Here’s What Happened When I Drove 900 Miles In a Fully-Loaded U-Haul

I recently completed a 900-mile move from Atlanta to Philadelphia. It was long, and arduous, and difficult, and I spent a large portion of it wishing I could claw my eyes out with a flathead screwdriver. Here I'm referring to the part of the move where I had to deal with Comcast.

The rest of the move wasn't quite so bad. You'd know this if you followed me on Twitter, because I posted several highly exciting eyewitness photos from the open road. There was, for example, the group of exotic cars that had been stopped by police just outside of Atlanta, presumably for racing. And the Audi RS6 in central Virginia with the coolest vanity plate of all time.

But what I didn't cover on social media is possibly the most exciting automotive part of the entire trip: what it's like to drive across the country in a fully-loaded 17-foot U-Haul with windshield wipers older than a second-grader. So I'm going to do that now.

To begin, I should say that my U-Haul really was fully loaded, top to bottom, front to back, to the point where I had to push things into place as I shut the door, knowing that someday, if I ever made it to Philadelphia, it would immediately fall on my face.

This is because I didn't pack the U-Haul myself. If I had packed the U-Haul myself, there would've been two U-Hauls, one marked "PILLOWS" and the other marked "BROKEN STUFF." Instead, we hired two professional movers to pack it, and they utilized every square inch in the way that only two seasoned veterans of the moving industry can. So we sat back, got out of the way, let them do their thing, and watched as they used up every nook and cranny of the moving truck, perfectly packaging all my goods with impressive, skillful care, until the end of the afternoon when they told us it was their first week on the job.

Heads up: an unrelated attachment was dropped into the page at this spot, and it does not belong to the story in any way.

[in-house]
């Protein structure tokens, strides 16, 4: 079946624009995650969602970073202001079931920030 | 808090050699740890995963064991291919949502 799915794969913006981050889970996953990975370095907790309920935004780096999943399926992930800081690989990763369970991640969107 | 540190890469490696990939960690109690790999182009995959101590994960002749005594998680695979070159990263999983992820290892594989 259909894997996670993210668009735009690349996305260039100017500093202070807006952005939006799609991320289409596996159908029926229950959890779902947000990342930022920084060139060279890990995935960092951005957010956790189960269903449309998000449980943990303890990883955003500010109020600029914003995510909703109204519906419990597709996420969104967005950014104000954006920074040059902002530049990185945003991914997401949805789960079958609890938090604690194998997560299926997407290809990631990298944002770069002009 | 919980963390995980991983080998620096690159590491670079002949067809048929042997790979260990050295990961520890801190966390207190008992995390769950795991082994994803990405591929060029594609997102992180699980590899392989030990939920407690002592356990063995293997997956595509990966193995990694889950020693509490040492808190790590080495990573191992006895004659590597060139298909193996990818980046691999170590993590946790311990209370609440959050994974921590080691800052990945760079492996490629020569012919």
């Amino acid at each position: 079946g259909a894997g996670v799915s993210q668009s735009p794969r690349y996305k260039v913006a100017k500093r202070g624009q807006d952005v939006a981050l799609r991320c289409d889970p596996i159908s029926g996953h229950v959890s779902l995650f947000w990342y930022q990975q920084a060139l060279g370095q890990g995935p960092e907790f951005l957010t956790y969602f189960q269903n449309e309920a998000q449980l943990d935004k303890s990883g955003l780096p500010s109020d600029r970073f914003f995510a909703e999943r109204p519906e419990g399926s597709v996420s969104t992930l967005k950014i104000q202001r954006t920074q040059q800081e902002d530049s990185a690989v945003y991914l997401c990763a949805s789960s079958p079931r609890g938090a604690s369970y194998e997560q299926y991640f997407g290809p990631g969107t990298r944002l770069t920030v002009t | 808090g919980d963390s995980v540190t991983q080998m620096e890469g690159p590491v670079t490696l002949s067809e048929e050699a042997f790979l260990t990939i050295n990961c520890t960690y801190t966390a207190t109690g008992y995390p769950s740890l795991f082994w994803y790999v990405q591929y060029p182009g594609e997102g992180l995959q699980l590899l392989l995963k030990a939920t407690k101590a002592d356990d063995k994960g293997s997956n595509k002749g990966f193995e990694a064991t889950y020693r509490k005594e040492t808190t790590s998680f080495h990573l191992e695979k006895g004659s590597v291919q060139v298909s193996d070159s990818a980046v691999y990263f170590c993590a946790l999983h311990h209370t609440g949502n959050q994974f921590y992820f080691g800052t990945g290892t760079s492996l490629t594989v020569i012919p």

So anyway: when we set off for Philadelphia, the U-Haul was a little heavy. And this brings us to our first lesson in cross-country U-Haul transport, which is: fuel economy leaves a little something to be desired. And when I say "a little something to be desired," what I mean is that sometimes, as you glance down at the instrument panel, you'll notice that the fuel gauge is moving faster than the tachometer.

Indeed, our 900-mile journey yielded us an overall average of around 8.2 miles per gallon, which is right up there, in terms of fuel efficiency, with pouring cans of gasoline directly down a storm drain. You know it's bad when you get passed by a Hummer H2, and you realize that, at this very moment, as you both drive down the very same road, he's doubling your fuel economy.

Now, before I go any further, I should admit that some of our gas mileage issues may have related to my driving style. Since our stuff was so tightly packed in back, and thus there wasn't room for anything to roll around, I figured there was little chance something would break. So I did what any red-blooded American male would do: I pushed my foot down at every possible opportunity. It's at this point I must remind you that underneath its orange paint and troubling aerodynamics, the U-Haul is still a rear-wheel drive, V8-powered two-seater.

No, I wasn't really that crazy with it. But I did decide, very early on, that I wasn't going to sacrifice travel speed for fuel economy. Yes, I know that some people hypermile these things and save a few bucks. But I realized that doing this would mean instead of arriving at 9 p.m., as planned, we would probably get in around 1 a.m., and I would fold myself out of the van, collapse on the lawn, and scream: "I DID IT! I GOT TEN MILES PER GALLON!" And then my neighbors would shoot me in the face, because this is Philadelphia.